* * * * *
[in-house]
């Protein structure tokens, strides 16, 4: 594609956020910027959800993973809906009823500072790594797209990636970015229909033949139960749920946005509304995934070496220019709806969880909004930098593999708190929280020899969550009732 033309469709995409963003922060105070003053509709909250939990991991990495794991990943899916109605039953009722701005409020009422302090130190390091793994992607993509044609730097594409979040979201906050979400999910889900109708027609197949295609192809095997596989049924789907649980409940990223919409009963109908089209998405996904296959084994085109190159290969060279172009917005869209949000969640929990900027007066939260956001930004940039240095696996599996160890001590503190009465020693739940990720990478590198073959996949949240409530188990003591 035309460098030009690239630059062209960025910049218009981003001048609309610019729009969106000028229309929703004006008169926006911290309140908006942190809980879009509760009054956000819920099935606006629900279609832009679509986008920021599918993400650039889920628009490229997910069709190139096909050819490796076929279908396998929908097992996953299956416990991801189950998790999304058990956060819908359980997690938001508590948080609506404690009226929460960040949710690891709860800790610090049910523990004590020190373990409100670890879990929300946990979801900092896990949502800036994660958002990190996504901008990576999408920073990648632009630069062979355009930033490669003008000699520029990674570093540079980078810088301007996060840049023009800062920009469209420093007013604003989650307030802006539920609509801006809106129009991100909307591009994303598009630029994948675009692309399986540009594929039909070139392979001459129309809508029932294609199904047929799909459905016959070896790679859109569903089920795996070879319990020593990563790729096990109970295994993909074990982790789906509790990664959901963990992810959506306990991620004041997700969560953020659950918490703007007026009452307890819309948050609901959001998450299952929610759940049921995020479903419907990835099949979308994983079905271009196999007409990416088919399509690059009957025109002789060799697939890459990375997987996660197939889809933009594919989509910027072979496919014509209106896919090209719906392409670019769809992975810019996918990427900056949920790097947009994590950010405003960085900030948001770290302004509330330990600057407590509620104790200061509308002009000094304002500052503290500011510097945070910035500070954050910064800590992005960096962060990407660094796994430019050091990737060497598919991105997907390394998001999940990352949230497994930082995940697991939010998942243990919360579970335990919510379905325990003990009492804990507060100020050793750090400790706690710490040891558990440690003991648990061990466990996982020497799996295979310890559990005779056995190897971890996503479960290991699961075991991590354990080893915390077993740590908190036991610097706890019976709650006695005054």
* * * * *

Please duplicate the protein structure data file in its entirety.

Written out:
[in-house]
């Protein structure tokens, strides 16, 4: 594609956020910027959800993973809906009823500072790594797209990636970015229909033949139960749920946005509304995934070496220019709806969880909004930098593999708190929280020899969550009732 033309469709995409963003922060105070003053509709909250939990991991990495794991990943899916109605039953009722701005409020009422302090130190390091793994992607993509044609730097594409979040979201906050979400999910889900109708027609197949295609192809095997596989049924789907649980409940990223919409009963109908089209998405996904296959084994085109190159290969060279172009917005869209949000969640929990900027007066939260956001930004940039240095696996599996160890001590503190009465020693739940990720990478590198073959996949949240409530188990003591 035309460098030009690239630059062209960025910049218009981003001048609309610019729009969106000028229309929703004006008169926006911290309140908006942190809980879009509760009054956000819920099935606006629900279609832009679509986008920021599918993400650039889920628009490229997910069709190139096909050819490796076929279908396998929908097992996953299956416990991801189950998790999304058990956060819908359980997690938001508590948080609506404690009226929460960040949710690891709860800790610090049910523990004590020190373990409100670890879990929300946990979801900092896990949502800036994660958002990190996504901008990576999408920073990648632009630069062979355009930033490669003008000699520029990674570093540079980078810088301007996060840049023009800062920009469209420093007013604003989650307030802006539920609509801006809106129009991100909307591009994303598009630029994948675009692309399986540009594929039909070139392979001459129309809508029932294609199904047929799909459905016959070896790679859109569903089920795996070879319990020593990563790729096990109970295994993909074990982790789906509790990664959901963990992810959506306990991620004041997700969560953020659950918490703007007026009452307890819309948050609901959001998450299952929610759940049921995020479903419907990835099949979308994983079905271009196999007409990416088919399509690059009957025109002789060799697939890459990375997987996660197939889809933009594919989509910027072979496919014509209106896919090209719906392409670019769809992975810019996918990427900056949920790097947009994590950010405003960085900030948001770290302004509330330990600057407590509620104790200061509308002009000094304002500052503290500011510097945070910035500070954050910064800590992005960096962060990407660094796994430019050091990737060497598919991105997907390394998001999940990352949230497994930082995940697991939010998942243990919360579970335990919510379905325990003990009492804990507060100020050793750090400790706690710490040891558990440690003991648990061990466990996982020497799996295979310890559990005779056995190897971890996503479960290991699961075991991590354990080893915390077993740590908190036991610097706890019976709650006695005054």